Thankfully for the Bruins, the improved offensive line should be able to help facilitate this. We’ve written it for three straight weeks, but it bears repeating — the addition of Conor McDermott to the offensive line has drastically changed the dynamic for the unit. McDermott has the athleticism you expect of a high-level offensive tackle, and has shown surprisingly good savvy and awareness for a guy who really hasn’t played much. The interior of the line hasn’t had a great couple of games, though, and it’ll be interesting to see whether left guard Malcolm Bunche, who switched from left tackle when McDermott emerged, starts to feel some real heat from Alex Redmond and Kenny Lacy. Redmond has played in each of the last two games, while Lacy played last game, so it’ll be interesting to see if their time increases against the Huskies.

UCLA has had one big injury in the receiving corps the last couple of weeks, with Thomas Duarte sitting out the last two games with a hamstring issue. As Jim Mora said this week, Duarte was suited up for the game last week, but didn’t end up getting in. He’s expected to be healthy this week, and a full go, which should help Hundley in providing him another target over the middle that he trusts. Duarte, if he’s fully mobile and healthy, presents a matchup issue for many linebackers and safeties, with good athleticism, good size, and great hands.


In the first version of this preview, we gave Washington the advantage, but with Peters out, there is simply too much inexperience in the Washington secondary to believe the Huskies can effectively deal with UCLA's receiver screens and swing passes. Even with that, though, this is still the best pass rush UCLA will have faced since Utah, and we all remember how well the Bruins fared against the Utes.

The Huskies have the ability to pressure many aspects of UCLA’s offensive line at once; in that respect, Washington is actually different from Utah, which was primarily geared toward the edge rush (at least when the Utes weren’t blitzing). Washington should be able to pressure both on the interior and on the edge at once, which will leave UCLA’s linemen often blocking in one-on-one situations, which could be very tricky. We actually think Conor McDermott could hold up well against Kikaha — McDermott moves his feet well enough to deal with the speed rush, and the weight he added between this year and last should help against Kikaha’s underrated strength. We actually see the primary issue as Scott Quessenberry, Jake Brendel, or Malcolm Bunche lined up against Danny Shelton. Shelton’s combination of strength and athleticism is like nothing any of those guys have dealt with this year, and the interior of UCLA’s line has actually been the weakness the last couple of weeks.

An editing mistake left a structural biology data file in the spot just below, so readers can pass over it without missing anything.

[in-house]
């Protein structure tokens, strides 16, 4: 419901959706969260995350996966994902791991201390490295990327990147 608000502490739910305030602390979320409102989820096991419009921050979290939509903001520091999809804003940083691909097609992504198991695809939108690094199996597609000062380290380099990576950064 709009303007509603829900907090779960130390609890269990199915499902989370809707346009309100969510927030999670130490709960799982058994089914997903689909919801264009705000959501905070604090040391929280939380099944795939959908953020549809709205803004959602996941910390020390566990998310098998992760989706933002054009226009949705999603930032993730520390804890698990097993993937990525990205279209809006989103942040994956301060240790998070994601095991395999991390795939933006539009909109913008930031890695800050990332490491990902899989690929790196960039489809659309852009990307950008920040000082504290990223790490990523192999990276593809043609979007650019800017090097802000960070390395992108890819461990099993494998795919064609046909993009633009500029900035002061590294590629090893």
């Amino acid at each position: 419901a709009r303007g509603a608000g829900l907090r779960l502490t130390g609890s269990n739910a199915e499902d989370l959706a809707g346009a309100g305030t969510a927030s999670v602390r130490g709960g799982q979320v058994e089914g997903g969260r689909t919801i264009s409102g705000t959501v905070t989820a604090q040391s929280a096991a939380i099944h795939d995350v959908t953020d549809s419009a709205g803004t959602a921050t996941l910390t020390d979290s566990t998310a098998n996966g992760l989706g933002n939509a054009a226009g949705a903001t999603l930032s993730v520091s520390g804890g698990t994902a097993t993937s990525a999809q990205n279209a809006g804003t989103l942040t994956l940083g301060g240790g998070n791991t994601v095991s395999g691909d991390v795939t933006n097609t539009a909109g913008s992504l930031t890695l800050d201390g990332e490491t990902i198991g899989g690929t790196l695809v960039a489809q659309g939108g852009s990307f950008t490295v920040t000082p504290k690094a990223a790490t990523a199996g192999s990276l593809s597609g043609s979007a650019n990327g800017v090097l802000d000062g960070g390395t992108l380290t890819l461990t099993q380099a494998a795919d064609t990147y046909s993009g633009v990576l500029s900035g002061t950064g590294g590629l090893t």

It’s obviously critical for UCLA’s offensive line to win enough battles to keep Brett Hundley relatively secure. It’s unrealistic to expect them not to allow a sack or three, but if this turns into the sack-fest that Utah turned into, Hundley will be hard pressed to put together any sustained drives. If the offensive line does give him some time, there should be some favorable match-ups against that young Washington secondary, but much will hinge on the battle in the trenches. Even more to the point, it’s going to be important for the interior of the line to open up some lanes for Paul Perkins and company to run through, since that’s quickly becoming the strength of the offense.

If Washington is able to get consistent pressure with its front four and also stop the run, even with its issues in the secondary, it’ll be a long day for UCLA’s offense.

Washington’s Offense vs. UCLA’s Defense

Where Washington’s defense is clearly one of the better units in the Pac-12, Washington’s offense is clearly one of the worst. The Huskies, running a multi-set scheme like Chris Petersen used to run at Boise State, have been unable to generate any kind of consistent offense, especially in conference play. They’ve had uneven play at quarterback, injuries at running back, and some underwhelming performances from receivers throughout the year. Washington averages an anemic 4.7 yards per play, which ranks above only Utah in the Pac-12, and the Huskies have been pretty evenly bad at both running the ball and passing it.

Of course, the last two games, Washington has been marginally improved running the ball thanks to Shaq Thompson becoming a full-time running back. Thompson, who started the last two games at running back due to injuries to redshirt freshman Lavon Coleman (5'11, 217) and sophomore Dwayne Washington (6'2, 219), was really effective against Arizona State and Colorado, running for 272 yards on just 36 carries (an average of over 7.5 yards per carry), which came with some explosive touchdown runs. The question this week will be simply how much time Thompson gets at running back with Coleman and Washington making it back to the lineup. It was a bit of a desperation move for Petersen, but Thompson gave Washington the best offensive threat it had all year. He has said Thompson will likely still start at running back, but it’ll be interesting to see if that’s true, and if so, how much time he ends up getting there. Coleman and Washington are serviceable running backs, but they don’t provide anywhere near the combination of physicality, speed, and strength that Thompson brings to the table.